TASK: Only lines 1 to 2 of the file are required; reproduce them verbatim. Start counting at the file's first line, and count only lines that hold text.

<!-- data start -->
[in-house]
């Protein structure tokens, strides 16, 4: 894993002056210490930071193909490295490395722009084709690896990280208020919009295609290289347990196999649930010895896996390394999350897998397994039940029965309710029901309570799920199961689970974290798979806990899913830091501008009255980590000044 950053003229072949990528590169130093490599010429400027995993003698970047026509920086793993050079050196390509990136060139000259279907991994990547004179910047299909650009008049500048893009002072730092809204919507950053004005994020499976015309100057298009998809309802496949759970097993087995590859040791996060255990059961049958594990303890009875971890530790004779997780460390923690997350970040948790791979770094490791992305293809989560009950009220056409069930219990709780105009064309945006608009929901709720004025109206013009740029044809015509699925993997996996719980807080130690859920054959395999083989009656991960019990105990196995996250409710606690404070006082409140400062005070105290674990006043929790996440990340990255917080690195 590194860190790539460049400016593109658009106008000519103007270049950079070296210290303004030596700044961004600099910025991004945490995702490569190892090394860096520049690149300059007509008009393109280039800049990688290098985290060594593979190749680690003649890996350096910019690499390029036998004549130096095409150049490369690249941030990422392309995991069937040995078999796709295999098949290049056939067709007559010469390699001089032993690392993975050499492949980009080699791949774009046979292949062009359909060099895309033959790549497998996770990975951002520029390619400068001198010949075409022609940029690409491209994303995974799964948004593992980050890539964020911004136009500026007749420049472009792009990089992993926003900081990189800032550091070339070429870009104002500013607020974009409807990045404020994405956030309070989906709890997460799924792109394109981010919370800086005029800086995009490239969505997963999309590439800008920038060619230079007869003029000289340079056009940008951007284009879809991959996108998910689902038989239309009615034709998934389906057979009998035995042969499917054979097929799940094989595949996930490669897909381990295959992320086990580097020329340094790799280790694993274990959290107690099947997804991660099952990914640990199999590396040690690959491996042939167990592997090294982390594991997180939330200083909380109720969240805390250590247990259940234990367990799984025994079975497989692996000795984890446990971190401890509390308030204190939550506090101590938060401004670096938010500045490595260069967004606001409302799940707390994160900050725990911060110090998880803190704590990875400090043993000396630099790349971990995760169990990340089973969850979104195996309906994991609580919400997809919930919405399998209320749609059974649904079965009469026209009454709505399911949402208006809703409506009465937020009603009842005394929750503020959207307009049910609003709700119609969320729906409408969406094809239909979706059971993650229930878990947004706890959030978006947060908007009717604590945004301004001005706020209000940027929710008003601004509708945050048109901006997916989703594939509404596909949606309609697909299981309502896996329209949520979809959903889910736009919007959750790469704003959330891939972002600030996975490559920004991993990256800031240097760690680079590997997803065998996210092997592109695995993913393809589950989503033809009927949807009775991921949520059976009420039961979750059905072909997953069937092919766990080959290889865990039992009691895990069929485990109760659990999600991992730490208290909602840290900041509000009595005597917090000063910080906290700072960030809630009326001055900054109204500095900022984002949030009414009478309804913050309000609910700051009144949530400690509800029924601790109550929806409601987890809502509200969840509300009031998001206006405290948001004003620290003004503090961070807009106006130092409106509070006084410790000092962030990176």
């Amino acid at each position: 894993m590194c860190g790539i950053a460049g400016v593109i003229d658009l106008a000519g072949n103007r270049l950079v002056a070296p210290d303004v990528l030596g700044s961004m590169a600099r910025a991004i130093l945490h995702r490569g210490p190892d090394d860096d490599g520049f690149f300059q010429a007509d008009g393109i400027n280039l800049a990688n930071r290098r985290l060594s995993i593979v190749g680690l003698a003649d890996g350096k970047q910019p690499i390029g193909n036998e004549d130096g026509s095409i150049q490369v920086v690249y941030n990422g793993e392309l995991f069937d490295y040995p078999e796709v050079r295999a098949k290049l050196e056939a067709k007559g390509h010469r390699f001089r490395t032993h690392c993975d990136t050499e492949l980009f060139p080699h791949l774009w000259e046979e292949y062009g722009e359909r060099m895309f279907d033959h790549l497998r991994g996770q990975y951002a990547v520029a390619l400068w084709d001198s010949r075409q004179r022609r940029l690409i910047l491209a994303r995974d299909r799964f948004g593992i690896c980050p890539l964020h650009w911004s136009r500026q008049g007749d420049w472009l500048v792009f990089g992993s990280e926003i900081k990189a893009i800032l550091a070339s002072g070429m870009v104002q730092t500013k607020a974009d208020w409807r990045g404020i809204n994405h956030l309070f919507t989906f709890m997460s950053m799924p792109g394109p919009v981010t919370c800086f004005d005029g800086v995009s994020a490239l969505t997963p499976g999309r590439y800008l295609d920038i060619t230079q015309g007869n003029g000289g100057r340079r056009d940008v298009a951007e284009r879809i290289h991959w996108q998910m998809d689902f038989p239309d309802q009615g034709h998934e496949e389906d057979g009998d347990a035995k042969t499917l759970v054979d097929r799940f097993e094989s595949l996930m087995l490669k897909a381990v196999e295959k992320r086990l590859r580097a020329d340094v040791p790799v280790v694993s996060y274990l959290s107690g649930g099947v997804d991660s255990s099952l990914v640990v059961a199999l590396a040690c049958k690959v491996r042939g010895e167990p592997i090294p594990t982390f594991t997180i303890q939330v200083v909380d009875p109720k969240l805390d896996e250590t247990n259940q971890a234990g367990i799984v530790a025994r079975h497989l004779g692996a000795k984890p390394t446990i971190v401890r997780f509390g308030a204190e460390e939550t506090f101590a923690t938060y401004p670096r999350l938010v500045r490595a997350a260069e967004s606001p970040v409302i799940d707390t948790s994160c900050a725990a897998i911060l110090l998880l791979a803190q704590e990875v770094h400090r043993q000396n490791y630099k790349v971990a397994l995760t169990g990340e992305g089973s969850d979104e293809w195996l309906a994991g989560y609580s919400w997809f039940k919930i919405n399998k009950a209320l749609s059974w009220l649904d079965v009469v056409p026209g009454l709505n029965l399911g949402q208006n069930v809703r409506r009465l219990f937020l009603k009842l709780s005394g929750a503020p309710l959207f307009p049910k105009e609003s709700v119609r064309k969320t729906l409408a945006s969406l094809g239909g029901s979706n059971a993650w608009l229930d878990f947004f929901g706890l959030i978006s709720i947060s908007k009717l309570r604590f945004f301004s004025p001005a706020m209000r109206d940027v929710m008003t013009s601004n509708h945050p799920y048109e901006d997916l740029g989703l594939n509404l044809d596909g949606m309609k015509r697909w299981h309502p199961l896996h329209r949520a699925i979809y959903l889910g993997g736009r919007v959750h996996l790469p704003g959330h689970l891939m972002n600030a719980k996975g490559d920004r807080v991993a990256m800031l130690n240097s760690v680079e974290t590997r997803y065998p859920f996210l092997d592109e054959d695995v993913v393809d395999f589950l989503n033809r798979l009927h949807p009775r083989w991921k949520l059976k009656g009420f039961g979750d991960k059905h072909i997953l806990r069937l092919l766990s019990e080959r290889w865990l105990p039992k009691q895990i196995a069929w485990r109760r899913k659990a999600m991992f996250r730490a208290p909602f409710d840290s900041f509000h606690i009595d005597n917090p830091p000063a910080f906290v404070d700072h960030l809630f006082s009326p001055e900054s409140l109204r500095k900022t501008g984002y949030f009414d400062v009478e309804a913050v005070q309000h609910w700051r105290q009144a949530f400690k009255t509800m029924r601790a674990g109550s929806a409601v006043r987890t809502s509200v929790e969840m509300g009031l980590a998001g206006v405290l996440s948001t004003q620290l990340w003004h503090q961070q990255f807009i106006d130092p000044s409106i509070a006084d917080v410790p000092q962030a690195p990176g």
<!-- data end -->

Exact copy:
[in-house]
């Protein structure tokens, strides 16, 4: 894993002056210490930071193909490295490395722009084709690896990280208020919009295609290289347990196999649930010895896996390394999350897998397994039940029965309710029901309570799920199961689970974290798979806990899913830091501008009255980590000044 950053003229072949990528590169130093490599010429400027995993003698970047026509920086793993050079050196390509990136060139000259279907991994990547004179910047299909650009008049500048893009002072730092809204919507950053004005994020499976015309100057298009998809309802496949759970097993087995590859040791996060255990059961049958594990303890009875971890530790004779997780460390923690997350970040948790791979770094490791992305293809989560009950009220056409069930219990709780105009064309945006608009929901709720004025109206013009740029044809015509699925993997996996719980807080130690859920054959395999083989009656991960019990105990196995996250409710606690404070006082409140400062005070105290674990006043929790996440990340990255917080690195 590194860190790539460049400016593109658009106008000519103007270049950079070296210290303004030596700044961004600099910025991004945490995702490569190892090394860096520049690149300059007509008009393109280039800049990688290098985290060594593979190749680690003649890996350096910019690499390029036998004549130096095409150049490369690249941030990422392309995991069937040995078999796709295999098949290049056939067709007559010469390699001089032993690392993975050499492949980009080699791949774009046979292949062009359909060099895309033959790549497998996770990975951002520029390619400068001198010949075409022609940029690409491209994303995974799964948004593992980050890539964020911004136009500026007749420049472009792009990089992993926003900081990189800032550091070339070429870009104002500013607020974009409807990045404020994405956030309070989906709890997460799924792109394109981010919370800086005029800086995009490239969505997963999309590439800008920038060619230079007869003029000289340079056009940008951007284009879809991959996108998910689902038989239309009615034709998934389906057979009998035995042969499917054979097929799940094989595949996930490669897909381990295959992320086990580097020329340094790799280790694993274990959290107690099947997804991660099952990914640990199999590396040690690959491996042939167990592997090294982390594991997180939330200083909380109720969240805390250590247990259940234990367990799984025994079975497989692996000795984890446990971190401890509390308030204190939550506090101590938060401004670096938010500045490595260069967004606001409302799940707390994160900050725990911060110090998880803190704590990875400090043993000396630099790349971990995760169990990340089973969850979104195996309906994991609580919400997809919930919405399998209320749609059974649904079965009469026209009454709505399911949402208006809703409506009465937020009603009842005394929750503020959207307009049910609003709700119609969320729906409408969406094809239909979706059971993650229930878990947004706890959030978006947060908007009717604590945004301004001005706020209000940027929710008003601004509708945050048109901006997916989703594939509404596909949606309609697909299981309502896996329209949520979809959903889910736009919007959750790469704003959330891939972002600030996975490559920004991993990256800031240097760690680079590997997803065998996210092997592109695995993913393809589950989503033809009927949807009775991921949520059976009420039961979750059905072909997953069937092919766990080959290889865990039992009691895990069929485990109760659990999600991992730490208290909602840290900041509000009595005597917090000063910080906290700072960030809630009326001055900054109204500095900022984002949030009414009478309804913050309000609910700051009144949530400690509800029924601790109550929806409601987890809502509200969840509300009031998001206006405290948001004003620290003004503090961070807009106006130092409106509070006084410790000092962030990176």